In order to speak out against the cutbacks that the British government is imposing – cutbacks that affect the rights of workers – protests in the UK are being organized for the 1st of May.
The first protests demanded working days of eight hours, greater freedom for workers, and even stopped the production of large companies in the US and Canada. Since then, and in the current context, workers have not given up fighting for their rights.
The current economic situation has seriously affected the labour market. The latest data from January 2013 confirms that in the Eurozone, the level of unemployment reaches data records of 11.9%, which means 19 million people are out of work.
It is believed that in 2012, two million European citizens lost their jobs. Some figures are growing, and this has been accompanied by a stagnant economy in crisis due to the austerity measures that many governments are implementing.
European trade unions agree that the cuts are resulting in a large number of job losses, more poverty and greater social inequality.
In Brussels recently, 400 lawyers specialising in employment law, who share this opinion, signed a manifesto against the austerity.
The experts’ document says that “the current financial and economic crisis puts considerable pressure on workers and their rights in many countries”.
For that reason, there have been protests in countries including Spain, Greece, Portugal and Italy. But, the sound of whistles and the sight of banners donning rejection messages have also, in recent months, been visible in the UK. In England, Prime Minister David Cameron has adopted a series of measures to cut back basic benefits, including healthcare.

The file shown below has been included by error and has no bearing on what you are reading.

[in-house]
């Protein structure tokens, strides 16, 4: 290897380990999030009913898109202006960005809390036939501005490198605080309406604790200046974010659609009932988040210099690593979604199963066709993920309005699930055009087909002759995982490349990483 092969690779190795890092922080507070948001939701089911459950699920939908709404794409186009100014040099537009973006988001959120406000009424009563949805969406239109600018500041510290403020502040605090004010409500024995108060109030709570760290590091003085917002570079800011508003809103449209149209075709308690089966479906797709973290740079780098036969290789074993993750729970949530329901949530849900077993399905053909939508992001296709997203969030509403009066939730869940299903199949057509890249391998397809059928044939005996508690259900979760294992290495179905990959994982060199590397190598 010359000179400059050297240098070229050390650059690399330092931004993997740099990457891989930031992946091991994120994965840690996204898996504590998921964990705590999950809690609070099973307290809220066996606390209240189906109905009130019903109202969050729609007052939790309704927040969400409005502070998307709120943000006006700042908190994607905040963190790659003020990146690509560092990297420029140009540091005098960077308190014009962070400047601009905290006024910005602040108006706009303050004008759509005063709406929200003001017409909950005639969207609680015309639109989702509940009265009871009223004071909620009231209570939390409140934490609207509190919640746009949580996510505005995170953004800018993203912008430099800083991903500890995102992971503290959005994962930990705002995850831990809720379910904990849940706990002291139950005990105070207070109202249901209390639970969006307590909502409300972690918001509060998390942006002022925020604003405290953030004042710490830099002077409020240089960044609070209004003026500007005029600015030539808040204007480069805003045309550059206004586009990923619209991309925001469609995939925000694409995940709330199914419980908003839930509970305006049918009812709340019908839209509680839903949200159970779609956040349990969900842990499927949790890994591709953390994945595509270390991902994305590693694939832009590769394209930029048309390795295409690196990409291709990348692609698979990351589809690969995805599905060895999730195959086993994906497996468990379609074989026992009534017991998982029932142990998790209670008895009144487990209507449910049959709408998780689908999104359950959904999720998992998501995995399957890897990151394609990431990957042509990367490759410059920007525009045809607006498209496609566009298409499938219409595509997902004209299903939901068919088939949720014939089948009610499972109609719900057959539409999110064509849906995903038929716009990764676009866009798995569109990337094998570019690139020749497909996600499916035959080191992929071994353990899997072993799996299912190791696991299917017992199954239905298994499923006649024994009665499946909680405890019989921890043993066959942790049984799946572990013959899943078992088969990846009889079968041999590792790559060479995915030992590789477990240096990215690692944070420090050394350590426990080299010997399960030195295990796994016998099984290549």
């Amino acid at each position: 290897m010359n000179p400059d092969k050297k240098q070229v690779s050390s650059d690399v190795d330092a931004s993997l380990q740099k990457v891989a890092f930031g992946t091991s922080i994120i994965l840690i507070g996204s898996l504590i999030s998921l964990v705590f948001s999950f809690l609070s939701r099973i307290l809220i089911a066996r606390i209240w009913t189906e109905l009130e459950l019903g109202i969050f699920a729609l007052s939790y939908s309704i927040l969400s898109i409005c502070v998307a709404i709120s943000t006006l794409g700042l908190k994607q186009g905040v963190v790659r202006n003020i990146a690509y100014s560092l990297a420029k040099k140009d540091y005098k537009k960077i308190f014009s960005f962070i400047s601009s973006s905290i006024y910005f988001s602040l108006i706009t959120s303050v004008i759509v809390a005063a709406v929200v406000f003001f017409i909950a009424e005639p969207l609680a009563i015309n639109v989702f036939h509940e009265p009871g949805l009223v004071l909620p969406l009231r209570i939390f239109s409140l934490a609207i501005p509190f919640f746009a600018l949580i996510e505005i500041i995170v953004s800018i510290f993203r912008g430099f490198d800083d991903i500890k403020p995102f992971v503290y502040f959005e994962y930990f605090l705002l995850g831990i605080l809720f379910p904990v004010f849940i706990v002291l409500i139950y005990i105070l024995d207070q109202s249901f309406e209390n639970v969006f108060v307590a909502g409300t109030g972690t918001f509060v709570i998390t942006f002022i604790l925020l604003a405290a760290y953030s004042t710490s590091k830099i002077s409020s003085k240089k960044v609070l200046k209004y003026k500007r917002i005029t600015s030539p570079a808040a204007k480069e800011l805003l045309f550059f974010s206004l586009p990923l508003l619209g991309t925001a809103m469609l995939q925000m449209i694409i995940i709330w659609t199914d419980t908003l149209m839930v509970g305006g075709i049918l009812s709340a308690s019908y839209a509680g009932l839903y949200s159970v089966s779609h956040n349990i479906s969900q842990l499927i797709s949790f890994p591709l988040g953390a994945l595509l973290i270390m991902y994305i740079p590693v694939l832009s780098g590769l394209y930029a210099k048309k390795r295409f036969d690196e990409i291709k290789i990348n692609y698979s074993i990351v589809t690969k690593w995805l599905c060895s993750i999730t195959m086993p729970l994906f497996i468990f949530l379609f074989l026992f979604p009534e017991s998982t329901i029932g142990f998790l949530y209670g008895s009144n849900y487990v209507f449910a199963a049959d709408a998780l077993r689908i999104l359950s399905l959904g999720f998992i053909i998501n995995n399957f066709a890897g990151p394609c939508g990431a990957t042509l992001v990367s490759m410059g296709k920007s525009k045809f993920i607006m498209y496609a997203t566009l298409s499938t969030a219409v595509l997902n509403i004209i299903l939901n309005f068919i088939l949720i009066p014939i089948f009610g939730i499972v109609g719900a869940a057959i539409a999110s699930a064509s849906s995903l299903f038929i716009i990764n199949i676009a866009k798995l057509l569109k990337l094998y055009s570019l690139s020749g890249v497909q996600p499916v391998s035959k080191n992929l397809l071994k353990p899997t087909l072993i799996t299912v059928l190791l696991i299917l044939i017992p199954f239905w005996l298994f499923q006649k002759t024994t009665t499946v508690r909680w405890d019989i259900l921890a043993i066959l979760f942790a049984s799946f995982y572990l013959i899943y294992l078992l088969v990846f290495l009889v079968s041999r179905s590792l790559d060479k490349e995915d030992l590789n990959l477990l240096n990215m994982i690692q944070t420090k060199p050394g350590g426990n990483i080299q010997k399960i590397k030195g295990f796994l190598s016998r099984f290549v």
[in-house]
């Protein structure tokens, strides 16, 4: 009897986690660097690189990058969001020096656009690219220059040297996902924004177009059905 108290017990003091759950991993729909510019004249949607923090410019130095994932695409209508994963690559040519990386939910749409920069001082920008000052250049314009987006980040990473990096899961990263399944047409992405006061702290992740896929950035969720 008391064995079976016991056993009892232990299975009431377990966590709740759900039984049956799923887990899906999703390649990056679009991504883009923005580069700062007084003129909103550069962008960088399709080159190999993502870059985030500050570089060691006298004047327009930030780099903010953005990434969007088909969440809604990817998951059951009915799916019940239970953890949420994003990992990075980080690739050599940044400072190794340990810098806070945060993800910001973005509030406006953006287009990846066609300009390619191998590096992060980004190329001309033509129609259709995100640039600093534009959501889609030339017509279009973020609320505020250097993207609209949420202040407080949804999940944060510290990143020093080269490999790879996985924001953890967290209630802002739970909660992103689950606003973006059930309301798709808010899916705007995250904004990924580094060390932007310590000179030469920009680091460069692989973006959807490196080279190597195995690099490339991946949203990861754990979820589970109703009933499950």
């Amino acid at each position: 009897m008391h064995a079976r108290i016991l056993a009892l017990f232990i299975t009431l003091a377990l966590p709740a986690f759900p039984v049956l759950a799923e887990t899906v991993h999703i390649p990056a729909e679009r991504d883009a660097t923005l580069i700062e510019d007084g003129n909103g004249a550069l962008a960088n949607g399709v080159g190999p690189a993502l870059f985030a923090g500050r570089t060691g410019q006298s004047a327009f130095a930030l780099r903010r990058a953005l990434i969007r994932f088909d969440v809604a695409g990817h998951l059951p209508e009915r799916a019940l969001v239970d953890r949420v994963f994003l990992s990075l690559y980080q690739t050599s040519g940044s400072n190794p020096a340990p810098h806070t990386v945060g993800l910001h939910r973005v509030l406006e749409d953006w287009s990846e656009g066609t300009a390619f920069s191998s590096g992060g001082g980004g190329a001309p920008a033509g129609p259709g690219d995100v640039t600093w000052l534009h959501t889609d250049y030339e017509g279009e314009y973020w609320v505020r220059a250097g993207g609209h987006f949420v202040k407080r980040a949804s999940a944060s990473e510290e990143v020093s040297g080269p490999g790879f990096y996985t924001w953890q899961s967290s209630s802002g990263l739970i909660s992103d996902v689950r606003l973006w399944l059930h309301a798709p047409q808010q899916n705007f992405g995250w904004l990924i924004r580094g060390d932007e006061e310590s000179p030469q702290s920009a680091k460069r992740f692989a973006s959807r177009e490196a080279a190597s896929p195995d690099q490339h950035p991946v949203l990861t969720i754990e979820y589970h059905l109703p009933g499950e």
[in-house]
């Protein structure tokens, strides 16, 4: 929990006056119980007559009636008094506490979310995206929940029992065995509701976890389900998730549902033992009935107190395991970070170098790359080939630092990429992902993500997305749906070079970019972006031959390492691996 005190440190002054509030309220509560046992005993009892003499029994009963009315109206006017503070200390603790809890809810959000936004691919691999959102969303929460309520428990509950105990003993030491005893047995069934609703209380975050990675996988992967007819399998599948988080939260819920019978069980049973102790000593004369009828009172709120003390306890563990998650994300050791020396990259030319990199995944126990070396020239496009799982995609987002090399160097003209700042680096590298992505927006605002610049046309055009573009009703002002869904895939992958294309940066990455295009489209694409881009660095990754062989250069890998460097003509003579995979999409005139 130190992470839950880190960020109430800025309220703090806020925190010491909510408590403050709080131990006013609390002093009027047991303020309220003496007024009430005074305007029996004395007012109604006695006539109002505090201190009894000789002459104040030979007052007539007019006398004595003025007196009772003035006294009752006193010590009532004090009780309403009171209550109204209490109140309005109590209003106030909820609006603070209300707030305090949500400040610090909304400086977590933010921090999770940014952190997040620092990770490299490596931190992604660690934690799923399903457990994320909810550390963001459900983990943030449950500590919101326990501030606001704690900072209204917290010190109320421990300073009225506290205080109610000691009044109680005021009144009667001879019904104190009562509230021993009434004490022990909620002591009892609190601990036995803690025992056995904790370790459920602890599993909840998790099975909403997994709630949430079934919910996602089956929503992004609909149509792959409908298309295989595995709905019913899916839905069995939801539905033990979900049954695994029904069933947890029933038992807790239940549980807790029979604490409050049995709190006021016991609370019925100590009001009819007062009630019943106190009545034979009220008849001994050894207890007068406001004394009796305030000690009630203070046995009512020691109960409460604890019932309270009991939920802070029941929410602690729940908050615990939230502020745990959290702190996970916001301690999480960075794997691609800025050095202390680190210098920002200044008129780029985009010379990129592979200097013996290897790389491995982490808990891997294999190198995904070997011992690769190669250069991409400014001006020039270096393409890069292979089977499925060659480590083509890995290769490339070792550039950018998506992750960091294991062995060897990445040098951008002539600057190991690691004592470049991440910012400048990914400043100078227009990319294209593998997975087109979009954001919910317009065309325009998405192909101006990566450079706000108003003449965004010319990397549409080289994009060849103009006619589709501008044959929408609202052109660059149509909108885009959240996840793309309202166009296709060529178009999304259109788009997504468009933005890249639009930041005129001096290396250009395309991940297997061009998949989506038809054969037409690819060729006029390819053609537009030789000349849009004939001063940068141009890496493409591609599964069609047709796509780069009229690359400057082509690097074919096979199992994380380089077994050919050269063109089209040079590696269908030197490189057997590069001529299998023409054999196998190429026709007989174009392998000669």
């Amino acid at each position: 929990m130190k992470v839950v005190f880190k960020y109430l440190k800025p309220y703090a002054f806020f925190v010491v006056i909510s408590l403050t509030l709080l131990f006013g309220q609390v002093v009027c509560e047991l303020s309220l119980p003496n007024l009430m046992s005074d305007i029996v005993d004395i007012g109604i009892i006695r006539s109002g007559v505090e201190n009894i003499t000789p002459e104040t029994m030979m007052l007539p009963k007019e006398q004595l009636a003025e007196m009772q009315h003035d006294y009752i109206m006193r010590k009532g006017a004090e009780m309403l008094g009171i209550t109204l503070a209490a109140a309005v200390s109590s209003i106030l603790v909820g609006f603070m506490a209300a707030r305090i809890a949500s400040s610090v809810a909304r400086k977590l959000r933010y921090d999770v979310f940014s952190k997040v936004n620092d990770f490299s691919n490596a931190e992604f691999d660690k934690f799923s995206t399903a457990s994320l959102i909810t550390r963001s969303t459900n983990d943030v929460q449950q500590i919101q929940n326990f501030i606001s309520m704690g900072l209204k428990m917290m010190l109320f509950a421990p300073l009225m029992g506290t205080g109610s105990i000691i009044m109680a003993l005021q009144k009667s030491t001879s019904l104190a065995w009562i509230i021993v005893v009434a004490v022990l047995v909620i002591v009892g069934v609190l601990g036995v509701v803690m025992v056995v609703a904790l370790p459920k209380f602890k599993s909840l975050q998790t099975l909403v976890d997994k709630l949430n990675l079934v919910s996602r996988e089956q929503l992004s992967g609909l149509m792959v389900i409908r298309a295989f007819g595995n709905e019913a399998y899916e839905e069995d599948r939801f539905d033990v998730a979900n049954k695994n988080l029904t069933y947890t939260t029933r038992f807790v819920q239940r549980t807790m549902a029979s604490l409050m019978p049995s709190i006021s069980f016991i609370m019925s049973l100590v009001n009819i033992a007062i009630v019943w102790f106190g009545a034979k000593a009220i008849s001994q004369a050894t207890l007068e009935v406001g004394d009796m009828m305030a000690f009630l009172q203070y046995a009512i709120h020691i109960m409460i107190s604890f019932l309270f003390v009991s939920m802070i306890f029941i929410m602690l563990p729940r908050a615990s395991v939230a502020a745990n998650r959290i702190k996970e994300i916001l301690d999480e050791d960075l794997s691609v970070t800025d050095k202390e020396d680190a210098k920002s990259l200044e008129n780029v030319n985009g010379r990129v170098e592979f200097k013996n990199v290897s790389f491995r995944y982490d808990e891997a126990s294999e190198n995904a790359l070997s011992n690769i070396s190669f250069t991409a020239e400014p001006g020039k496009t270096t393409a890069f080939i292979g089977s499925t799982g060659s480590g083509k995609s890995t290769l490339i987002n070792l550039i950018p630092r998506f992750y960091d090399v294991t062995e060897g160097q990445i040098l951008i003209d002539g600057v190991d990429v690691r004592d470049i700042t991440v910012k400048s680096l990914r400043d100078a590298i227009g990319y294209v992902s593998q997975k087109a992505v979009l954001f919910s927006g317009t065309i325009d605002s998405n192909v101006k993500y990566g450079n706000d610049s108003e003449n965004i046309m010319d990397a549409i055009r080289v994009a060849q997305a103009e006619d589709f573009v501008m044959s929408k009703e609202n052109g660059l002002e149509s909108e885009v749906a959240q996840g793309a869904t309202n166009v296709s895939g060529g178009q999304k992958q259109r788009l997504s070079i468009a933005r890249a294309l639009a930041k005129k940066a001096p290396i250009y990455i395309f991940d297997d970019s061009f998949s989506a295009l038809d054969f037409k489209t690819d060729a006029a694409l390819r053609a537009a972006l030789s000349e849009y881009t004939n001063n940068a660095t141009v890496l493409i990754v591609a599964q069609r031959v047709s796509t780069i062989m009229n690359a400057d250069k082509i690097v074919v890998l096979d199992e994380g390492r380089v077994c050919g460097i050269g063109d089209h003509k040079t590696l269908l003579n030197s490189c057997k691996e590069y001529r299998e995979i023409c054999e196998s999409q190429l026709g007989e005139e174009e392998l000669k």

Despite fierce opposition, the Prime Minister has had to recognise that whilst setting 2015 as the target date, these adjustments will continue until 2018.
Chancellor of the Exchequer, George Osborne, has also recognised that economic growth will not be as positive as he had hoped for 2013 and will stay at 1.2% as opposed to the 2% he had forecast some months back.
Some measures are concerned with the destruction of employment that is occurring in Great Britain and in the record unemployment figures of those who live on the islands. According to data from the Office of National Statistics, in February, 2.5 people were out of work.
For that reason, and because all this coincides with International Workers’ Day, on the 1st of May, all citizens, groups, organisations and unions are being called together to form part of a General Strike that rejects austerity policies that are as damaging to the English as they are to Europeans.
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(Translated by Caroline Gutierrez – Email: email@example.com)